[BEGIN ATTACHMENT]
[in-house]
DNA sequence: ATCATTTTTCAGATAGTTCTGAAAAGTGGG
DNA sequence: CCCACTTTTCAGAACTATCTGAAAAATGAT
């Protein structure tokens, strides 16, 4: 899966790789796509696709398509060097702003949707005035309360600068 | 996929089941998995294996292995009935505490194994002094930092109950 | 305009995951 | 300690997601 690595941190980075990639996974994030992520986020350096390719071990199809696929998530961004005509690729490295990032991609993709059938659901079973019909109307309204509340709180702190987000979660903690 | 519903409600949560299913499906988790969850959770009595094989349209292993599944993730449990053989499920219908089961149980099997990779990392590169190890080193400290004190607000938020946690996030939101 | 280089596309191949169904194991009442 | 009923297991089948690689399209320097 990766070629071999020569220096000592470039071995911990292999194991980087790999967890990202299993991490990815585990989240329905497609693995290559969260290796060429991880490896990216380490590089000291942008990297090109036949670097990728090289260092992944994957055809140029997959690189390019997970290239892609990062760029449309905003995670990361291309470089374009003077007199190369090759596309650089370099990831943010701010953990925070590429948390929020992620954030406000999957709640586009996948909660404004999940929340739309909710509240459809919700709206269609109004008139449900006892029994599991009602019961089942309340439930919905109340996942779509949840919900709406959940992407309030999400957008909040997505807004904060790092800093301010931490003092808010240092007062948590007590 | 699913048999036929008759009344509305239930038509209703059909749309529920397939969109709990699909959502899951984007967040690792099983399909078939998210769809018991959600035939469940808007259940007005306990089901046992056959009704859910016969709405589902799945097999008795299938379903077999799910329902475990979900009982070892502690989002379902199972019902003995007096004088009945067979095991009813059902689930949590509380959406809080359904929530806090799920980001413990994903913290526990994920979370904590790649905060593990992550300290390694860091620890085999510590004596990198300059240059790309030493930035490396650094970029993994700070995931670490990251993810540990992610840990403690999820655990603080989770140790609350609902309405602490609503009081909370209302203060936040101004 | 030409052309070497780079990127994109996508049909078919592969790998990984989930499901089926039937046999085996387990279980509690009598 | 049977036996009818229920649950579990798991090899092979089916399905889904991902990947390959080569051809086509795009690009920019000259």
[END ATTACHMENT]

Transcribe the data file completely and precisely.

[in-house]
DNA sequence: ATCATTTTTCAGATAGTTCTGAAAAGTGGG
DNA sequence: CCCACTTTTCAGAACTATCTGAAAAATGAT
């Protein structure tokens, strides 16, 4: 899966790789796509696709398509060097702003949707005035309360600068 | 996929089941998995294996292995009935505490194994002094930092109950 | 305009995951 | 300690997601 690595941190980075990639996974994030992520986020350096390719071990199809696929998530961004005509690729490295990032991609993709059938659901079973019909109307309204509340709180702190987000979660903690 | 519903409600949560299913499906988790969850959770009595094989349209292993599944993730449990053989499920219908089961149980099997990779990392590169190890080193400290004190607000938020946690996030939101 | 280089596309191949169904194991009442 | 009923297991089948690689399209320097 990766070629071999020569220096000592470039071995911990292999194991980087790999967890990202299993991490990815585990989240329905497609693995290559969260290796060429991880490896990216380490590089000291942008990297090109036949670097990728090289260092992944994957055809140029997959690189390019997970290239892609990062760029449309905003995670990361291309470089374009003077007199190369090759596309650089370099990831943010701010953990925070590429948390929020992620954030406000999957709640586009996948909660404004999940929340739309909710509240459809919700709206269609109004008139449900006892029994599991009602019961089942309340439930919905109340996942779509949840919900709406959940992407309030999400957008909040997505807004904060790092800093301010931490003092808010240092007062948590007590 | 699913048999036929008759009344509305239930038509209703059909749309529920397939969109709990699909959502899951984007967040690792099983399909078939998210769809018991959600035939469940808007259940007005306990089901046992056959009704859910016969709405589902799945097999008795299938379903077999799910329902475990979900009982070892502690989002379902199972019902003995007096004088009945067979095991009813059902689930949590509380959406809080359904929530806090799920980001413990994903913290526990994920979370904590790649905060593990992550300290390694860091620890085999510590004596990198300059240059790309030493930035490396650094970029993994700070995931670490990251993810540990992610840990403690999820655990603080989770140790609350609902309405602490609503009081909370209302203060936040101004 | 030409052309070497780079990127994109996508049909078919592969790998990984989930499901089926039937046999085996387990279980509690009598 | 049977036996009818229920649950579990798991090899092979089916399905889904991902990947390959080569051809086509795009690009920019000259």